The VC firm’s debut autonomous driving investment in China was a Series Angel round for Momenta, a provider of L2 and L4 solutions, in 2016. The company became one of China’s first unicorns in the space, closing a Series C of over USD 1bn in 2021. Blue Lake has also backed smart camera supplier Sensing, testing services provider ITImotor, chassis developer Trugotech, and sensor manufacturer Trensor.

It helped build Zelos from the ground up in 2021 by incubating a business idea developed in conjunction with Qi Kong, formerly chief scientist and head of autonomous driving at Blue Lake re-upped in the Series A, which also featured Baidu Ventures, Unicorn Capital Partners, Xianting Private Equity Fund Management, Seekdource Investment Management, and C&D Emerging Industry Equity Investment.

The venture capital firm participated through its US dollar and renminbi funds, each in its third vintage. Co-investment was offered to LPs, including Unicorn, in both currencies.

Zelos was originally a pure software developer, but now hardware specialists make up about half of the company’s 180-strong R&D team. “To achieve stable commercialisation of L4 technology, focusing solely on algorithms may not suffice; hardware development is also essential,” Shi observed. “Additionally, with a longer value chain, we can generate more profit.”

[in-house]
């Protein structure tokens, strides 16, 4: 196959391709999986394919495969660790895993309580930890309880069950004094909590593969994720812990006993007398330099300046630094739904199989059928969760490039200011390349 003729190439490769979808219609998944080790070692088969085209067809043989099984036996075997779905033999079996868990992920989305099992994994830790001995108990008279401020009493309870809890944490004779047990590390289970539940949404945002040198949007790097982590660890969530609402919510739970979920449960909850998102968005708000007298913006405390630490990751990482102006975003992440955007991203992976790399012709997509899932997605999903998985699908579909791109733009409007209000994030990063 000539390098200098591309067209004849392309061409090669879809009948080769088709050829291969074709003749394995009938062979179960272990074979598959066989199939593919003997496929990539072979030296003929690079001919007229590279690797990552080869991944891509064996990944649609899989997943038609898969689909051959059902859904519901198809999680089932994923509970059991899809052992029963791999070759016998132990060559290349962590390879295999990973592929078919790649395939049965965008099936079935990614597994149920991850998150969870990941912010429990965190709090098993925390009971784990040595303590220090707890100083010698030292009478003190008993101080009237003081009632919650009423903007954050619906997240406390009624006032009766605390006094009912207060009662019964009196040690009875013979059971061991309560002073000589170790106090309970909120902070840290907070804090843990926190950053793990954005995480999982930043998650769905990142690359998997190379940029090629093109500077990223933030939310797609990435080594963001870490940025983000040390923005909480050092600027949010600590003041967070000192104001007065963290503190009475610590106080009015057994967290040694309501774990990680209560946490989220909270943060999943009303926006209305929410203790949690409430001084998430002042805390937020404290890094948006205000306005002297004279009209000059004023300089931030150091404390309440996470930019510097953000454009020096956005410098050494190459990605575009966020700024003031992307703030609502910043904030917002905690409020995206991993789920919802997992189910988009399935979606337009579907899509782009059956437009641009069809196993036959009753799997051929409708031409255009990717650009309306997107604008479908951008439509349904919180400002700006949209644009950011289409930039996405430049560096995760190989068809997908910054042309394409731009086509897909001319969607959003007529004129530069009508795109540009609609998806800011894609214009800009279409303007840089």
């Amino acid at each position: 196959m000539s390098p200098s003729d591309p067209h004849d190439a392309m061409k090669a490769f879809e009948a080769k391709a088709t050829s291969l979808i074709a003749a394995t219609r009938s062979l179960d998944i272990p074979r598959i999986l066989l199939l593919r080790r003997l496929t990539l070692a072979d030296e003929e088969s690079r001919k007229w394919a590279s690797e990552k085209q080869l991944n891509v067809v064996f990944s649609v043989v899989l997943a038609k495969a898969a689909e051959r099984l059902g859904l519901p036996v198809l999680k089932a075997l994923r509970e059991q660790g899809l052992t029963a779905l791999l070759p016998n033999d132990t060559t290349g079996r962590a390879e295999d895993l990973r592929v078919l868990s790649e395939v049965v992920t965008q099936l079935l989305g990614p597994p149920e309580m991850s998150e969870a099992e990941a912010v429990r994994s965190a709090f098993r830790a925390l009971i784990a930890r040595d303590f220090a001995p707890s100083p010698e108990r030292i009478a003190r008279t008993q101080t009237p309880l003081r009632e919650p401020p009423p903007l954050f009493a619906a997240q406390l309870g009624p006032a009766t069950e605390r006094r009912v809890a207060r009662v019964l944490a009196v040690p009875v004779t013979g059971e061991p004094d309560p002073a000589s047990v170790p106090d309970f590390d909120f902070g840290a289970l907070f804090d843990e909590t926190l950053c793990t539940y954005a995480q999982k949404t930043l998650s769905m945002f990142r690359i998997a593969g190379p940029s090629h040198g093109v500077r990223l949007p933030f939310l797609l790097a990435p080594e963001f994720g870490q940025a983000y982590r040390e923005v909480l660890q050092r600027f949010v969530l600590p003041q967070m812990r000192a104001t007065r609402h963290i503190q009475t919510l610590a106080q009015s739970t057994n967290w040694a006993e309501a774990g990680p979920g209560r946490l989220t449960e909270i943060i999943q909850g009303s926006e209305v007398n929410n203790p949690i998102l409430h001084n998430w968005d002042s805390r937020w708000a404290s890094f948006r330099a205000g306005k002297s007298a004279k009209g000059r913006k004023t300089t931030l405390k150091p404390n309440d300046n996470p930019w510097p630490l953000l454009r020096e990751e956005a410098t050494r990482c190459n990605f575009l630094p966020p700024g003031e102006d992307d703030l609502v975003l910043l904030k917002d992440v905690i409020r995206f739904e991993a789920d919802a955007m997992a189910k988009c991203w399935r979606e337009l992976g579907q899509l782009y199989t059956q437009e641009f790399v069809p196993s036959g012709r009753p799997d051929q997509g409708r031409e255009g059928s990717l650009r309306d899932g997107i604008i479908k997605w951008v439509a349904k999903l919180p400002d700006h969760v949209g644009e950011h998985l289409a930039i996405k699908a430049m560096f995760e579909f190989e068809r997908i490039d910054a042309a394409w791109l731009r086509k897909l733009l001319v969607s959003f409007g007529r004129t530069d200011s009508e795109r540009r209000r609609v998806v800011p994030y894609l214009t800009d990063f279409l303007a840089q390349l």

The hardware element is not straightforward. When Zelos sought to expand capacity to 5 cbm for the Z5, chassis suppliers rejected the idea. The company responded by building its own chassis. It now has vehicles in operation across 50 Chinese cities and has also entered Singapore. Sales of the Z5 reached 1,000 units in December alone. Qi has predicted a tenfold year-on-year increase in sales in 2024.

Zelos is not China’s only provider of L4 urban delivery vehicles – Rino Ai’s Baixiniu,’s HDeliver 3.0, WeRide’s Robovan, and Neolix’s X3 Plus are all available, with some differentiation in terms of landing scenario. Shi said he wouldn’t be surprised if a handful of leading players end up accounting for the majority of market share.

Expansion into passenger vehicles will only be considered once the current product offering has achieved stable implementation. Risk factors include failing to maintain technology and product advantages – and thereby failing to satisfy customer demand – before entering mass production.

Blue Lake’s Wei observed that Zelos has already navigated the riskiest stage, going from zero to one. Product safety is a key concern on the road to commercialisation – but commercialisation must happen sooner rather than later.

“The competition barrier is formidable regarding commercial landing scenarios in unconfined areas. For intelligent products, the faster companies proceed with commercialisation, the more real-world data they collect for training and the better customer experiences they can provide,” Wei said. “Achieving seamless integration of software and hardware typically requires at least 2-3 years.”